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Action by Plan against Participant


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A participant in a Multi-employer H&W Plan got divorced. Under the terms of the SPD, he was to notify the Plan immediately about this event. He did not do so. The Plan did not find out (and had no way to find out) that he was divorced.

His ex-wife subsequently incurred medical bills which were submitted to the Plan for payment. Still believing that the ex-wife was the participant's beneficiary (as his spouse), the Plan made those payments.

It was not until three years later that the Plan found out about the divorce.

The Plan would like to bring suit against the participant for the money it paid out due to his failure to notify (as required by the SPD).

A couple questions:

1) What basis does a Plan have to pursue such an action against a participant; and

2) Should the action be brought in federal or state court?

I have done research on the issue and have come up empty-handed. Just wondering if anyone else has run into this situation and how they addressed it.

Thanks a lot.

You cannot bash in the head of an American citizen without written permission from the State Department.

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Your basis is fraud. The participant should have notified you of the change. As for any legal questions, you should rely on your attorney(s) for advice. Good luck.

L:

What was the fraud committed by the Participant? Failure to notify the plan of the change in marital status is not fraud because the participant did not profit from such failure to notify. Further the participant can claim the he was not aware of such a duty to notify the plan because he never read the spd.

To prove fraud you have to prove that the employee intended to proft from providing false information. The plan's only recourse is against the spouse who will deny any knowledge of ineligibility.

The case would have to be brought in Fed ct. since it involves overpayment of benefits.

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Your basis is fraud. The participant should have notified you of the change. As for any legal questions, you should rely on your attorney(s) for advice. Good luck.

L:

What was the fraud committed by the Participant? Failure to notify the plan of the change in marital status is not fraud because the participant did not profit from such failure to notify. Further the participant can claim the he was not aware of such a duty to notify the plan because he never read the spd.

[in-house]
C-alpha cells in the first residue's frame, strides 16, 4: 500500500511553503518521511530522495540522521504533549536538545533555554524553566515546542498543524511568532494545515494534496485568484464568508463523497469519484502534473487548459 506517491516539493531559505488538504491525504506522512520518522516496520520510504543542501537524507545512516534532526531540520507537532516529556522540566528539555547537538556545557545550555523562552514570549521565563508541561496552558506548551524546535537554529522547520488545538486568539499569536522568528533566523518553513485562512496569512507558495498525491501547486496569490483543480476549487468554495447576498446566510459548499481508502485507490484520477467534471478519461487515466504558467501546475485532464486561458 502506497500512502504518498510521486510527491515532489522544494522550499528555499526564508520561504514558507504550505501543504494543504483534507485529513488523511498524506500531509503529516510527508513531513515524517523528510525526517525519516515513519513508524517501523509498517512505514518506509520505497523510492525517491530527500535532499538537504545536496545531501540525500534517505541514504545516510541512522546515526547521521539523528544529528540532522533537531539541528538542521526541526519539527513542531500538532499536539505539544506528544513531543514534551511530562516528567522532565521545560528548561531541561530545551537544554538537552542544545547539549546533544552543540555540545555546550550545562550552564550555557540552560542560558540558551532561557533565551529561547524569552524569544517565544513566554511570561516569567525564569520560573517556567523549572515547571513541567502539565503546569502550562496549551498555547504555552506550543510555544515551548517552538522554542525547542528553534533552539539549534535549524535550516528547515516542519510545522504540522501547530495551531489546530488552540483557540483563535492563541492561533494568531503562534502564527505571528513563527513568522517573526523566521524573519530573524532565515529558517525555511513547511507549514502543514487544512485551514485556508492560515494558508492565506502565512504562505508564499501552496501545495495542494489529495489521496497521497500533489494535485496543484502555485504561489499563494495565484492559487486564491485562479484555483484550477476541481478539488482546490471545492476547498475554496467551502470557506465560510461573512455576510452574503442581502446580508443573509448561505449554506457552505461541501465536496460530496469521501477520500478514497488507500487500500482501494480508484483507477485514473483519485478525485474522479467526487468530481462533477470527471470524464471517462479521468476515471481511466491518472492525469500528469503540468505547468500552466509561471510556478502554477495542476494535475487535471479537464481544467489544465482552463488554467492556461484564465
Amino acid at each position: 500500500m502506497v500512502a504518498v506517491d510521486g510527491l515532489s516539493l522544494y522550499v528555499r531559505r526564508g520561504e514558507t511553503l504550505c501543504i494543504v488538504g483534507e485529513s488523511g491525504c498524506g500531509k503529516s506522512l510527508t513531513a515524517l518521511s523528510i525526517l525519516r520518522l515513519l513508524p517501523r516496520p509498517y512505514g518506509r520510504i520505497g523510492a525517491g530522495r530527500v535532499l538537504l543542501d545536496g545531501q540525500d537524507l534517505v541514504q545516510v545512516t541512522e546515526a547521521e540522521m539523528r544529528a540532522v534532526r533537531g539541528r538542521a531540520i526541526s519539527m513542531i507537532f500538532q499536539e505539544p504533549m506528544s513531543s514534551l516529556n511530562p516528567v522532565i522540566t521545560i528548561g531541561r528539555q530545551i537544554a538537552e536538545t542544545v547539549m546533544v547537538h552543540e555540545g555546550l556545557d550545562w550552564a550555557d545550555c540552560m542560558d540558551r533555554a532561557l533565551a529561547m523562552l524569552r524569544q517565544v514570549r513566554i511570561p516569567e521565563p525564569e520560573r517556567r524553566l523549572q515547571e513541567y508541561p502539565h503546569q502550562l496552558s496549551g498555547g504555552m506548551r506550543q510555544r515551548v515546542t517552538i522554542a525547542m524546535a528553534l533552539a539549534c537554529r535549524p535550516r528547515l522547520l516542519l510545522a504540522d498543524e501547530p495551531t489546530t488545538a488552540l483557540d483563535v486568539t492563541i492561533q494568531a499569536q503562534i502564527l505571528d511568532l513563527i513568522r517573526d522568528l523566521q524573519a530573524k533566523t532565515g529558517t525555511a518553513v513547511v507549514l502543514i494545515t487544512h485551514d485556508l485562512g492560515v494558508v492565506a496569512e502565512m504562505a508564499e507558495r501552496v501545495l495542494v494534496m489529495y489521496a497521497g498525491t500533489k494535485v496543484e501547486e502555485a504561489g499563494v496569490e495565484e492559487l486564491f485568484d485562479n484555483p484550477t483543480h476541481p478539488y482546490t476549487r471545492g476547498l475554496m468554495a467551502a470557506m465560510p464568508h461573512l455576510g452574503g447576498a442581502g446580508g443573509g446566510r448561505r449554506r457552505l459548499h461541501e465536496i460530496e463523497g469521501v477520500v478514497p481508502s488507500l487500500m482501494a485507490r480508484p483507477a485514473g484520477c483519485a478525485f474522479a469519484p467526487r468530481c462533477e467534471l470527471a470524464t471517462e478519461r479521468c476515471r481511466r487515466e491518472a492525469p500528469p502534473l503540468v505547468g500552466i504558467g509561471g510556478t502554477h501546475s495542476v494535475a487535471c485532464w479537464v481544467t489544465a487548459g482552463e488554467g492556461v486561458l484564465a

To prove fraud you have to prove that the employee intended to proft from providing false information. The plan's only recourse is against the spouse who will deny any knowledge of ineligibility.

The case would have to be brought in Fed ct. since it involves overpayment of benefits.

The participant was, or should have been aware, that the divorce resulted in the ex being non-qualified for coverage. They did profit, someone paid the medical bills for an ineligible person. Failure to know that something is a crime is not a defense.

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Your basis is fraud. The participant should have notified you of the change. As for any legal questions, you should rely on your attorney(s) for advice. Good luck.

L:

What was the fraud committed by the Participant? Failure to notify the plan of the change in marital status is not fraud because the participant did not profit from such failure to notify. Further the participant can claim the he was not aware of such a duty to notify the plan because he never read the spd.

To prove fraud you have to prove that the employee intended to proft from providing false information. The plan's only recourse is against the spouse who will deny any knowledge of ineligibility.

The case would have to be brought in Fed ct. since it involves overpayment of benefits.

The participant was, or should have been aware, that the divorce resulted in the ex being non-qualified for coverage. They did profit, someone paid the medical bills for an ineligible person. Failure to know that something is a crime is not a defense.

But if the person who profited was someone other than the participant there is no basis for fraud. You are ignoring that the ex was the person who profited from the coverage not the P. Failure to be aware of a plan provision does not create liability for the P. Bad results for the plan do not mean that a participant must pay to make the plan whole.

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